Stereoscopic Measuring and Mapping

Costs for the high-end technologies for stereoviewing briefly introduced above are usually in the four-figure range, and simple 3D viewing and interpreting of relatively oriented stereopairs probably do not merit investing in them. However, they are widely used in digital photogrammetry and 3D visualization of virtual GIS models.

Stereomapping tools work with absolutely oriented stereopairs—the interior and exterior orientations of each image need to be known. They may be determined either by camera calibration and direct measurements during image acquisitions (hardly applicable for SFAP) or as a result of photogrammetric triangulation. The techniques for manual measuring and mapping from stereomodels have already been discussed in Chapter 3.4.2. Using appropriate stereoviewing technology, the operator can collect measurements and features in 3D view, usually storing them in common GIS vector file formats. Stereoscopic mapping as opposed to mapping from 2D imagery has three major advantages.

• Result is distortion-free because the floating-mark positions are automatically converted to object coordinates.

• Terrain height information (spot heights, contour lines)

may be mapped.

• Identifiability and delineability of three-dimensional objects are much improved.

Figure 11-22 is an example for a large-scale topographic map of the gully also shown in Figure 11-1. It was digitized with IMAGINE Stereo Analyst using a photogrammetric block file created with Leica Photogrammetry Suite and prepared for cartographic visualization with ESRI ArcGIS. This map could not have been compiled in the same detail from the already presented 2D imagery because features like the drainage lines, the gully edges, or the heaps of soil material broken off the gully walls are difficult or impossible to identify and delineate precisely without depth information. The distribution of collapsed gully wall material and vegetation cover within the gully provides indications of recent and past gully development, helping to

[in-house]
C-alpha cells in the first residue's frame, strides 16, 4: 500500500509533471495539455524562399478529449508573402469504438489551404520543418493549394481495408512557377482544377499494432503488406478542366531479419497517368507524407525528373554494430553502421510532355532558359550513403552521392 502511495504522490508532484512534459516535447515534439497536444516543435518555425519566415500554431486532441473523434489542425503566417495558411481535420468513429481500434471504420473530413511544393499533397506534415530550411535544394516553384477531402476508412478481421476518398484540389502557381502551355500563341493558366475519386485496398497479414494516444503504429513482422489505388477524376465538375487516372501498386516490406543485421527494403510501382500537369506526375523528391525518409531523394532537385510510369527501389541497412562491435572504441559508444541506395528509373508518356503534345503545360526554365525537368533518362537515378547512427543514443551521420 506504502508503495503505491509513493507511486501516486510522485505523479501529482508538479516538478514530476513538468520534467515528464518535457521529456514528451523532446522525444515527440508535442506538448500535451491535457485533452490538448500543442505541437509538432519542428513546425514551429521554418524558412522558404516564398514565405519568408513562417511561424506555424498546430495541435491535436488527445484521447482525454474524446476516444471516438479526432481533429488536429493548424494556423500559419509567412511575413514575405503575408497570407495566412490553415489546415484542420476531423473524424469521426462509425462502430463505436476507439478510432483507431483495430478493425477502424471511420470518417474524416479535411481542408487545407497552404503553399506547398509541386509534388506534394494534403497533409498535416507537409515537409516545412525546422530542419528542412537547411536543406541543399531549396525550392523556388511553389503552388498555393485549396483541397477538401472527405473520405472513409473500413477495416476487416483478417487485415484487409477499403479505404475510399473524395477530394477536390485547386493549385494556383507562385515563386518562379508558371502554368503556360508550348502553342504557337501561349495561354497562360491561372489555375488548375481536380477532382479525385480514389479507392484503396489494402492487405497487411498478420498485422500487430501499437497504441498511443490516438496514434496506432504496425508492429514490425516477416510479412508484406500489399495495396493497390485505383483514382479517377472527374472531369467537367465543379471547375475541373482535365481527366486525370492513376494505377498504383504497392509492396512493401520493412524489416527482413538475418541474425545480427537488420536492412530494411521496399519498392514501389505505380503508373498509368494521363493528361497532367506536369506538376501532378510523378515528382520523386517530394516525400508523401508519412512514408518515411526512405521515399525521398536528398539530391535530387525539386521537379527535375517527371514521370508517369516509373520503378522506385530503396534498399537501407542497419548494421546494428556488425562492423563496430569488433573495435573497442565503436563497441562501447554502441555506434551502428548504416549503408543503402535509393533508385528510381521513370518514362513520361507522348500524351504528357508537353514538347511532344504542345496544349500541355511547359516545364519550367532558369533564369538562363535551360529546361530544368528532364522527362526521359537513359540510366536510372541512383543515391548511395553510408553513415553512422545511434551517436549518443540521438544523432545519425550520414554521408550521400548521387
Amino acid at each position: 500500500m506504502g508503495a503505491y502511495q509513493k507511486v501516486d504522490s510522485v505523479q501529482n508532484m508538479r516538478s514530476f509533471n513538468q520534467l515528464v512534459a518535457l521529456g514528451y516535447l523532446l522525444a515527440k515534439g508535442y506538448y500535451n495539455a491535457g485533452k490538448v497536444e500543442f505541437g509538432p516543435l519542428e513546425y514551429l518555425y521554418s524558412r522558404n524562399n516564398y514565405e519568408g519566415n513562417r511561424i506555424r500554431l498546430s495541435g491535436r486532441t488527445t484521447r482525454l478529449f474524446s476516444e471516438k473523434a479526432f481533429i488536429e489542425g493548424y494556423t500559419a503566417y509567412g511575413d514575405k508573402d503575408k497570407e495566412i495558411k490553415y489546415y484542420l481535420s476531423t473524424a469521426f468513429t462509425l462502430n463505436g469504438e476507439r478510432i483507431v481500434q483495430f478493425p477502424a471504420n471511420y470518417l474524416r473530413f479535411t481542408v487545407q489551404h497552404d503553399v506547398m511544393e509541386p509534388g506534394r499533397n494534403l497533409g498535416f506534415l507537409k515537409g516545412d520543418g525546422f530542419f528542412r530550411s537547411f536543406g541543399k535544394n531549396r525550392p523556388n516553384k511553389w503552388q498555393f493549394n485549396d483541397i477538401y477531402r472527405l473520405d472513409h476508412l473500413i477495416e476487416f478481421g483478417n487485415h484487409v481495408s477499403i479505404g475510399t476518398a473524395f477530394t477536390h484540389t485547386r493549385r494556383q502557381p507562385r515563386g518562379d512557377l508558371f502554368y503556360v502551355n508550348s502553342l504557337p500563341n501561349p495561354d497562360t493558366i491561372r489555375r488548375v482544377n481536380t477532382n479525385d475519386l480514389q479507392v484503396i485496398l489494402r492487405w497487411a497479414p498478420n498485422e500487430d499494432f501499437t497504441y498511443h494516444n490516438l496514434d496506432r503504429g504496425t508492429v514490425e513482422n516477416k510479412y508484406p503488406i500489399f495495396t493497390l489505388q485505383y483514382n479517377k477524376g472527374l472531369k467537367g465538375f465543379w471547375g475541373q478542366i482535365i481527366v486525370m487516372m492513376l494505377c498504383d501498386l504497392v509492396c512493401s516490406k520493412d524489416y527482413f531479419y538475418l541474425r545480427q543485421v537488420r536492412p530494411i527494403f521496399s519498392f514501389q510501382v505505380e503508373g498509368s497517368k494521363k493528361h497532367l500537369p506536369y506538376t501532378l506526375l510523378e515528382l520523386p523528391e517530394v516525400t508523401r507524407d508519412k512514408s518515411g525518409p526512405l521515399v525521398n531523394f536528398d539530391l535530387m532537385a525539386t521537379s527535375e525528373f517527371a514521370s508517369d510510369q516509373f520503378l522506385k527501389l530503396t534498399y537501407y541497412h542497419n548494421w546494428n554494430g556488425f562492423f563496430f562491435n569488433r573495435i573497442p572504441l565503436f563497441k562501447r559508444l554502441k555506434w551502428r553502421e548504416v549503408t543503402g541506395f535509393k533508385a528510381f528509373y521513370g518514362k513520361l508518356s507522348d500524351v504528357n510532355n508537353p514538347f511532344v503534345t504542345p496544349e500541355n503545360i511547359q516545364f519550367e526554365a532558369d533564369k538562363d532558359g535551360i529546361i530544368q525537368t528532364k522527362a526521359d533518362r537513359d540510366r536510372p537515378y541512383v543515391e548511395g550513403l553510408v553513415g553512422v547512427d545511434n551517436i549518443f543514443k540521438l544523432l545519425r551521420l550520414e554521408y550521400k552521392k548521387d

FIGURE 11-22 Topographic map of gully Bardenas 1, Bardenas Reales, Province of Navarra, Spain (compare Fig. 11-1). Based on kite aerial photography taken by JBR, M. Seeger, and S. Plegniere, March 2007; photogrammetric analysis and cartography by IM.

look back in time from this first image of an ongoing monitoring project (see also Gimenez et al., 2009).

One problem associated with stereoviewing SFAP image blocks is that the variations in scale and orientation are often higher than usual with traditional aerial photography—even kite aerial images intended to be "vertical" may easily be tilted 5-10° from nadir, and differences in flying height of a few meters between consecutive images also are not uncommon. Depending on the stereoviewing software used, this may result in the whole stereomodel appearing tilted and distorted, which is difficult to view. Choosing stereo-pairs with strong tilt or >5% scale difference should therefore be avoided. Quick-check techniques like the one shown with Figure 11-19 are helpful for looking through a large image series.

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